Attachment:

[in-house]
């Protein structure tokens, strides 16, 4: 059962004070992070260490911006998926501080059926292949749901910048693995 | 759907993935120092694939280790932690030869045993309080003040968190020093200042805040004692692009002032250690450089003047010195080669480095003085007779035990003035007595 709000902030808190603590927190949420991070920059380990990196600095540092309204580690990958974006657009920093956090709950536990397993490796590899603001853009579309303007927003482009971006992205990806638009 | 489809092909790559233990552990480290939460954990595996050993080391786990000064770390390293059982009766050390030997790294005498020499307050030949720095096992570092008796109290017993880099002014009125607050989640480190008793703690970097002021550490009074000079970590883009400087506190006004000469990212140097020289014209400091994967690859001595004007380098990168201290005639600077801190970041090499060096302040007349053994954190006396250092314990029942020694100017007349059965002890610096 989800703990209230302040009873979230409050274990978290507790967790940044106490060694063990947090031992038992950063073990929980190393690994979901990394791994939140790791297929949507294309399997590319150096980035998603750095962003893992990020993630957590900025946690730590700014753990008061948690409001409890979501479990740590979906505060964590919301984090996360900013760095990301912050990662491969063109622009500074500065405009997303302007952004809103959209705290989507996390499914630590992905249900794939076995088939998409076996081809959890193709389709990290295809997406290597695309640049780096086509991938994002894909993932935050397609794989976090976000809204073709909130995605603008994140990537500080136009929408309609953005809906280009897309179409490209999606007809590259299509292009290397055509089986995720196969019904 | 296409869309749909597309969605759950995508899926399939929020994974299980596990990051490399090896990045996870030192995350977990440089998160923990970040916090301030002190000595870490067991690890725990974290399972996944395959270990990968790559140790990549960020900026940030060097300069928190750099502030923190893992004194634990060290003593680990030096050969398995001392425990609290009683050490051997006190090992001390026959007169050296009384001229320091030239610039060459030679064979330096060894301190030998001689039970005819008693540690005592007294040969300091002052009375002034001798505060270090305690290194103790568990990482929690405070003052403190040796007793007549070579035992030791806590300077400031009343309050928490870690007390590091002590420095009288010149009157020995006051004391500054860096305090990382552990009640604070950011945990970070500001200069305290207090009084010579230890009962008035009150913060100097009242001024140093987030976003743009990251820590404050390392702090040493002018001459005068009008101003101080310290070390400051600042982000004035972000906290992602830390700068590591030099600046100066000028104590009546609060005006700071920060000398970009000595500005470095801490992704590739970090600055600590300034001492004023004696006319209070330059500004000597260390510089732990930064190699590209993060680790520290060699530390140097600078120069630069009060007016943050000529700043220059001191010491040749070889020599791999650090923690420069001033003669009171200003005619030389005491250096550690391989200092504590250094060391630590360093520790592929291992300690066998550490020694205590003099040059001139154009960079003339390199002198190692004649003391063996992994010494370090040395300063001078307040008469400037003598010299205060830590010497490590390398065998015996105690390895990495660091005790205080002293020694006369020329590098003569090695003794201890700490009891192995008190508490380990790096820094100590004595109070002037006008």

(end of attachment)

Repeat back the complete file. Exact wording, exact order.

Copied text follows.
[in-house]
């Protein structure tokens, strides 16, 4: 059962004070992070260490911006998926501080059926292949749901910048693995 | 759907993935120092694939280790932690030869045993309080003040968190020093200042805040004692692009002032250690450089003047010195080669480095003085007779035990003035007595 709000902030808190603590927190949420991070920059380990990196600095540092309204580690990958974006657009920093956090709950536990397993490796590899603001853009579309303007927003482009971006992205990806638009 | 489809092909790559233990552990480290939460954990595996050993080391786990000064770390390293059982009766050390030997790294005498020499307050030949720095096992570092008796109290017993880099002014009125607050989640480190008793703690970097002021550490009074000079970590883009400087506190006004000469990212140097020289014209400091994967690859001595004007380098990168201290005639600077801190970041090499060096302040007349053994954190006396250092314990029942020694100017007349059965002890610096 989800703990209230302040009873979230409050274990978290507790967790940044106490060694063990947090031992038992950063073990929980190393690994979901990394791994939140790791297929949507294309399997590319150096980035998603750095962003893992990020993630957590900025946690730590700014753990008061948690409001409890979501479990740590979906505060964590919301984090996360900013760095990301912050990662491969063109622009500074500065405009997303302007952004809103959209705290989507996390499914630590992905249900794939076995088939998409076996081809959890193709389709990290295809997406290597695309640049780096086509991938994002894909993932935050397609794989976090976000809204073709909130995605603008994140990537500080136009929408309609953005809906280009897309179409490209999606007809590259299509292009290397055509089986995720196969019904 | 296409869309749909597309969605759950995508899926399939929020994974299980596990990051490399090896990045996870030192995350977990440089998160923990970040916090301030002190000595870490067991690890725990974290399972996944395959270990990968790559140790990549960020900026940030060097300069928190750099502030923190893992004194634990060290003593680990030096050969398995001392425990609290009683050490051997006190090992001390026959007169050296009384001229320091030239610039060459030679064979330096060894301190030998001689039970005819008693540690005592007294040969300091002052009375002034001798505060270090305690290194103790568990990482929690405070003052403190040796007793007549070579035992030791806590300077400031009343309050928490870690007390590091002590420095009288010149009157020995006051004391500054860096305090990382552990009640604070950011945990970070500001200069305290207090009084010579230890009962008035009150913060100097009242001024140093987030976003743009990251820590404050390392702090040493002018001459005068009008101003101080310290070390400051600042982000004035972000906290992602830390700068590591030099600046100066000028104590009546609060005006700071920060000398970009000595500005470095801490992704590739970090600055600590300034001492004023004696006319209070330059500004000597260390510089732990930064190699590209993060680790520290060699530390140097600078120069630069009060007016943050000529700043220059001191010491040749070889020599791999650090923690420069001033003669009171200003005619030389005491250096550690391989200092504590250094060391630590360093520790592929291992300690066998550490020694205590003099040059001139154009960079003339390199002198190692004649003391063996992994010494370090040395300063001078307040008469400037003598010299205060830590010497490590390398065998015996105690390895990495660091005790205080002293020694006369020329590098003569090695003794201890700490009891192995008190508490380990790096820094100590004595109070002037006008």